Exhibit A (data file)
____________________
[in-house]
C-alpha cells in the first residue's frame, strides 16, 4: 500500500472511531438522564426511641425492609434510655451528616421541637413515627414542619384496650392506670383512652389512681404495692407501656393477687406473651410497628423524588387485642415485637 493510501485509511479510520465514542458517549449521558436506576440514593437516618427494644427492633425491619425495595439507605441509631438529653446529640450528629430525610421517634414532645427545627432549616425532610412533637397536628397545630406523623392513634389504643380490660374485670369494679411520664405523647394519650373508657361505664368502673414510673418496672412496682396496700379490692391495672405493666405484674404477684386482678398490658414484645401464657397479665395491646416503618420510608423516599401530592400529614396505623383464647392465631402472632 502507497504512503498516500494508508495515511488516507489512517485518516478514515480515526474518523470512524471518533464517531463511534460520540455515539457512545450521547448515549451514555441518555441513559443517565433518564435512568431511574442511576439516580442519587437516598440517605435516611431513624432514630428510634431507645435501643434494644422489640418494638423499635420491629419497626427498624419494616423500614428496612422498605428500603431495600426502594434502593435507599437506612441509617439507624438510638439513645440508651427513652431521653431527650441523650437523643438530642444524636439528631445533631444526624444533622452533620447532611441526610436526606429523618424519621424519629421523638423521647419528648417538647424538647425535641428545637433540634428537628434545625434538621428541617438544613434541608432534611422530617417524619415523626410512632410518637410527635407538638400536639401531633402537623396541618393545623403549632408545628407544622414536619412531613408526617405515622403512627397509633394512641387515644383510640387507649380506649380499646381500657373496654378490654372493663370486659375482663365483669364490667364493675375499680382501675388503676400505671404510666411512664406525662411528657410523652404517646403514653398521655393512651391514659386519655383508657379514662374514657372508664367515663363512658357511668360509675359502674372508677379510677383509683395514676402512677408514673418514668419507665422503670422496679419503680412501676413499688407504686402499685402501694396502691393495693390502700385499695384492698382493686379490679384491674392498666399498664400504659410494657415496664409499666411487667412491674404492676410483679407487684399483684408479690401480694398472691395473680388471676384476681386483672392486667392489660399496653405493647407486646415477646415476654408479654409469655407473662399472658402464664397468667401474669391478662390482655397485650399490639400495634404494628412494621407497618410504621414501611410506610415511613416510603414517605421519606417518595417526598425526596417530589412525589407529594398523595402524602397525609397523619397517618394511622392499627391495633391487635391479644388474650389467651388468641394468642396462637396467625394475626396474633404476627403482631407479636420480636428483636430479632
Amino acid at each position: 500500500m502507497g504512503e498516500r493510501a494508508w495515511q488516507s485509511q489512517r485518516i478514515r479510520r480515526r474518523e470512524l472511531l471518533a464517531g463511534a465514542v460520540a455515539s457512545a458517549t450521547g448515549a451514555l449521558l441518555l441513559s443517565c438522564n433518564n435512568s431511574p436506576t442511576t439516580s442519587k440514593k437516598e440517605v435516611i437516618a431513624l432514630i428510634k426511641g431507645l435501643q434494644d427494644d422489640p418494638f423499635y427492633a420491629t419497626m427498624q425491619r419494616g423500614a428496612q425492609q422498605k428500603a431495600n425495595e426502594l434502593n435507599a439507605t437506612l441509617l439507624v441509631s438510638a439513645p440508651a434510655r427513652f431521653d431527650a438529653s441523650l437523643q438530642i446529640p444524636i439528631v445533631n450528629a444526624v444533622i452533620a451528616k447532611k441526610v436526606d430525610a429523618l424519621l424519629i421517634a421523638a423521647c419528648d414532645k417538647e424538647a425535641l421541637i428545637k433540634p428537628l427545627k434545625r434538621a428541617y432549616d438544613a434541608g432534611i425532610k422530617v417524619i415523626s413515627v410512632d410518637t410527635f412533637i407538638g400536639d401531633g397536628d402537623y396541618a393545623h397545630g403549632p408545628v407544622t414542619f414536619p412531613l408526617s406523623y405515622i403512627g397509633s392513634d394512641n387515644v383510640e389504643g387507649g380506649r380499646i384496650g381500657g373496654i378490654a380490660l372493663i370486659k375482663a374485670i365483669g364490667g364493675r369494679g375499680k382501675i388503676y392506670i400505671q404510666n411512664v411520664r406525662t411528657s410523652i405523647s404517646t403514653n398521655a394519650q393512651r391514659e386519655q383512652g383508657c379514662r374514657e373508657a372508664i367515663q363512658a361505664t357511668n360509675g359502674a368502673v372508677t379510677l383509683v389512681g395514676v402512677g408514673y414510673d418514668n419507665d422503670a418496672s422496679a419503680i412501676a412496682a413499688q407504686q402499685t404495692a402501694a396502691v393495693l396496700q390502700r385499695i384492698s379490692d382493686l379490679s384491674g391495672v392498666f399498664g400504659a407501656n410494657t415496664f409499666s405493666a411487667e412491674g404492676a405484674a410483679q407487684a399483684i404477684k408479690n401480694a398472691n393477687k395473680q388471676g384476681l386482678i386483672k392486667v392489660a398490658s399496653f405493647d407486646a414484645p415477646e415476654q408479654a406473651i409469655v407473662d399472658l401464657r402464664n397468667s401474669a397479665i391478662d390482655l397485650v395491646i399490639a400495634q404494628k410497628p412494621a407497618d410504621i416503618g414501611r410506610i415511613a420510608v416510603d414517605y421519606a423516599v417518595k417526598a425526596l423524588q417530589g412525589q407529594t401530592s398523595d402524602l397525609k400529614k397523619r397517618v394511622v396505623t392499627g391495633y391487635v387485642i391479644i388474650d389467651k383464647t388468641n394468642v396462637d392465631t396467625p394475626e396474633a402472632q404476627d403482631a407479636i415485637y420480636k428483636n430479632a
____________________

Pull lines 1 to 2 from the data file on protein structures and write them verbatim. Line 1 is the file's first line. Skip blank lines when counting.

[in-house]
C-alpha cells in the first residue's frame, strides 16, 4: 500500500472511531438522564426511641425492609434510655451528616421541637413515627414542619384496650392506670383512652389512681404495692407501656393477687406473651410497628423524588387485642415485637 493510501485509511479510520465514542458517549449521558436506576440514593437516618427494644427492633425491619425495595439507605441509631438529653446529640450528629430525610421517634414532645427545627432549616425532610412533637397536628397545630406523623392513634389504643380490660374485670369494679411520664405523647394519650373508657361505664368502673414510673418496672412496682396496700379490692391495672405493666405484674404477684386482678398490658414484645401464657397479665395491646416503618420510608423516599401530592400529614396505623383464647392465631402472632 502507497504512503498516500494508508495515511488516507489512517485518516478514515480515526474518523470512524471518533464517531463511534460520540455515539457512545450521547448515549451514555441518555441513559443517565433518564435512568431511574442511576439516580442519587437516598440517605435516611431513624432514630428510634431507645435501643434494644422489640418494638423499635420491629419497626427498624419494616423500614428496612422498605428500603431495600426502594434502593435507599437506612441509617439507624438510638439513645440508651427513652431521653431527650441523650437523643438530642444524636439528631445533631444526624444533622452533620447532611441526610436526606429523618424519621424519629421523638423521647419528648417538647424538647425535641428545637433540634428537628434545625434538621428541617438544613434541608432534611422530617417524619415523626410512632410518637410527635407538638400536639401531633402537623396541618393545623403549632408545628407544622414536619412531613408526617405515622403512627397509633394512641387515644383510640387507649380506649380499646381500657373496654378490654372493663370486659375482663365483669364490667364493675375499680382501675388503676400505671404510666411512664406525662411528657410523652404517646403514653398521655393512651391514659386519655383508657379514662374514657372508664367515663363512658357511668360509675359502674372508677379510677383509683395514676402512677408514673418514668419507665422503670422496679419503680412501676413499688407504686402499685402501694396502691393495693390502700385499695384492698382493686379490679384491674392498666399498664400504659410494657415496664409499666411487667412491674404492676410483679407487684399483684408479690401480694398472691395473680388471676384476681386483672392486667392489660399496653405493647407486646415477646415476654408479654409469655407473662399472658402464664397468667401474669391478662390482655397485650399490639400495634404494628412494621407497618410504621414501611410506610415511613416510603414517605421519606417518595417526598425526596417530589412525589407529594398523595402524602397525609397523619397517618394511622392499627391495633391487635391479644388474650389467651388468641394468642396462637396467625394475626396474633404476627403482631407479636420480636428483636430479632